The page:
The history of Britain and the aspirations of her Christian communities can be traced in the glorious excesses of the cathedrals. From Norman grandeur to the modern interpretations found in Liverpool and Coventry, explore the changing styles of the cathedrals in our midst.
As the first Gothic cathedral to be built in Britain, Canterbury was at the forefront of an architectural revolution. But the building we know today has its origins in the most famous murder of the medieval age – that of Thomas Becket in December 1170.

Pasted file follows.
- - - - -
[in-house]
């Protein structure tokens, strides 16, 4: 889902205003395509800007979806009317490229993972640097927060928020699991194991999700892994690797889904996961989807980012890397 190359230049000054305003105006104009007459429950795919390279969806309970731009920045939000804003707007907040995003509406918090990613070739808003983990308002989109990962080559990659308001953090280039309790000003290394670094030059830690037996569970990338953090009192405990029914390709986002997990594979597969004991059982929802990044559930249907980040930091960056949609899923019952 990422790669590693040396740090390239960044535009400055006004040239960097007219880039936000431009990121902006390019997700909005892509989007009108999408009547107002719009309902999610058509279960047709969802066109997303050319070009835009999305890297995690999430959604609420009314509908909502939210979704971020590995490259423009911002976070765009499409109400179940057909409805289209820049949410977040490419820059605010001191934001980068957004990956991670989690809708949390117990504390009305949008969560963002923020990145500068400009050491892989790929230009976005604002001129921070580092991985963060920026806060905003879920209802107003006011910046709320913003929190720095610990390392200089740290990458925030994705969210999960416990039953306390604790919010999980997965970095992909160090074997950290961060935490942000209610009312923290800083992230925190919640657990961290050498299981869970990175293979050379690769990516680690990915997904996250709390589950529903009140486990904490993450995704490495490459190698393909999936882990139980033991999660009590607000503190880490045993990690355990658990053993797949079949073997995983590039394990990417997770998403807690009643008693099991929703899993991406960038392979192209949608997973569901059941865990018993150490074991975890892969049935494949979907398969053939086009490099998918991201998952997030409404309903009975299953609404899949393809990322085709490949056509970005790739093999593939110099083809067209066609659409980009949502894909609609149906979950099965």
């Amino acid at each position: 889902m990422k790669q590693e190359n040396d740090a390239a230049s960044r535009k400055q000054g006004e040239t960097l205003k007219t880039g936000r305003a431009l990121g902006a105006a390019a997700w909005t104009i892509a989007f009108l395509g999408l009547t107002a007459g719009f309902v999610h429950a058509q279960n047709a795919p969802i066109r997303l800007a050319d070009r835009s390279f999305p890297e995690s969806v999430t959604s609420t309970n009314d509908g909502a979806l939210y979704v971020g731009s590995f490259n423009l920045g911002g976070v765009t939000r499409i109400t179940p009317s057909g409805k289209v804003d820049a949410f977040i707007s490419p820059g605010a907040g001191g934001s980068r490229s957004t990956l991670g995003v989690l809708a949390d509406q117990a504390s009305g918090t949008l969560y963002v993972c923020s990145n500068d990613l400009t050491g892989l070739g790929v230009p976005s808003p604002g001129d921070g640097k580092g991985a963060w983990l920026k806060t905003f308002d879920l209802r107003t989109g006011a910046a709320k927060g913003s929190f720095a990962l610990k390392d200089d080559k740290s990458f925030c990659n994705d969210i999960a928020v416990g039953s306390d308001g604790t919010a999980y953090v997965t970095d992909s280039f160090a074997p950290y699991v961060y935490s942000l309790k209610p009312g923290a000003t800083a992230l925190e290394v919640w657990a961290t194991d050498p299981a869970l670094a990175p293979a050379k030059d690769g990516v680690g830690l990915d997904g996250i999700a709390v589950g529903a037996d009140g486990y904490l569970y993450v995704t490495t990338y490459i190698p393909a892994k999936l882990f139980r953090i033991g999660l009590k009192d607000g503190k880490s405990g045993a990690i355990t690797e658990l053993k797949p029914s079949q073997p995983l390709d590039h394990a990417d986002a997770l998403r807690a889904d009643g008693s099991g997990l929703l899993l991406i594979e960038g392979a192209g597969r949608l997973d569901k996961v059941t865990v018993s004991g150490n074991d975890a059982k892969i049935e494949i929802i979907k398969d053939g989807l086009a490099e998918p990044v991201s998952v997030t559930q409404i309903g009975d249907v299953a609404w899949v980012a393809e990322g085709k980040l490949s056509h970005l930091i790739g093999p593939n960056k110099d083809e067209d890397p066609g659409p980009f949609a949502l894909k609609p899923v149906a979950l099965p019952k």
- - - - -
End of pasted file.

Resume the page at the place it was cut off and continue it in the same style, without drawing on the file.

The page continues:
St. Giles’ in Edinburgh is among our most modest cathedrals, yet became the symbolic heart of Scottish Christianity. When Charles I tried to change the way Scots worshipped and turn the church into a cathedral, he was playing with fire. Here, the building’s unsettled history is brought to life.
In the early 19th century the grand architecture of York Minster was an enigma. But then in 1829 “the voice of God” drove Jonathan Martin to burn the cathedral down. While locals became obsessed with finding and punishing the perpetrator, architect John Browne became equally enthralled by the secrets the decimated structure began to reveal.
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